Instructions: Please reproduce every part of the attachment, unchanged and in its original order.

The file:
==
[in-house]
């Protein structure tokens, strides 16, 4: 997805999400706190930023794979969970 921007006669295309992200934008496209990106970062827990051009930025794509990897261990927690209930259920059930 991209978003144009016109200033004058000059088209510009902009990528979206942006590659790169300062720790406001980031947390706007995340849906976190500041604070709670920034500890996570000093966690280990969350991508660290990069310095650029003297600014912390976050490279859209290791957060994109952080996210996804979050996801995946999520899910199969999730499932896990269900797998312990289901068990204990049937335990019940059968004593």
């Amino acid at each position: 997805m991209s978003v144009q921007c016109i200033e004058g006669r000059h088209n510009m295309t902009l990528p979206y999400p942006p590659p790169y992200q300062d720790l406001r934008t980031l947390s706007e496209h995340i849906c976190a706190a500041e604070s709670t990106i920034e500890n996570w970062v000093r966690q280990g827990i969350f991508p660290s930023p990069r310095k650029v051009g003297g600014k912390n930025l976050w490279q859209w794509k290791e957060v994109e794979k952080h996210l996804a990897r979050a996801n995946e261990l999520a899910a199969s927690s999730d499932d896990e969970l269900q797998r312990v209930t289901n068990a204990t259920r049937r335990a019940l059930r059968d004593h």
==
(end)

[in-house]
């Protein structure tokens, strides 16, 4: 997805999400706190930023794979969970 921007006669295309992200934008496209990106970062827990051009930025794509990897261990927690209930259920059930 991209978003144009016109200033004058000059088209510009902009990528979206942006590659790169300062720790406001980031947390706007995340849906976190500041604070709670920034500890996570000093966690280990969350991508660290990069310095650029003297600014912390976050490279859209290791957060994109952080996210996804979050996801995946999520899910199969999730499932896990269900797998312990289901068990204990049937335990019940059968004593």
């Amino acid at each position: 997805m991209s978003v144009q921007c016109i200033e004058g006669r000059h088209n510009m295309t902009l990528p979206y999400p942006p590659p790169y992200q300062d720790l406001r934008t980031l947390s706007e496209h995340i849906c976190a706190a500041e604070s709670t990106i920034e500890n996570w970062v000093r966690q280990g827990i969350f991508p660290s930023p990069r310095k650029v051009g003297g600014k912390n930025l976050w490279q859209w794509k290791e957060v994109e794979k952080h996210l996804a990897r979050a996801n995946e261990l999520a899910a199969s927690s999730d499932d896990e969970l269900q797998r312990v209930t289901n068990a204990t259920r049937r335990a019940l059930r059968d004593h």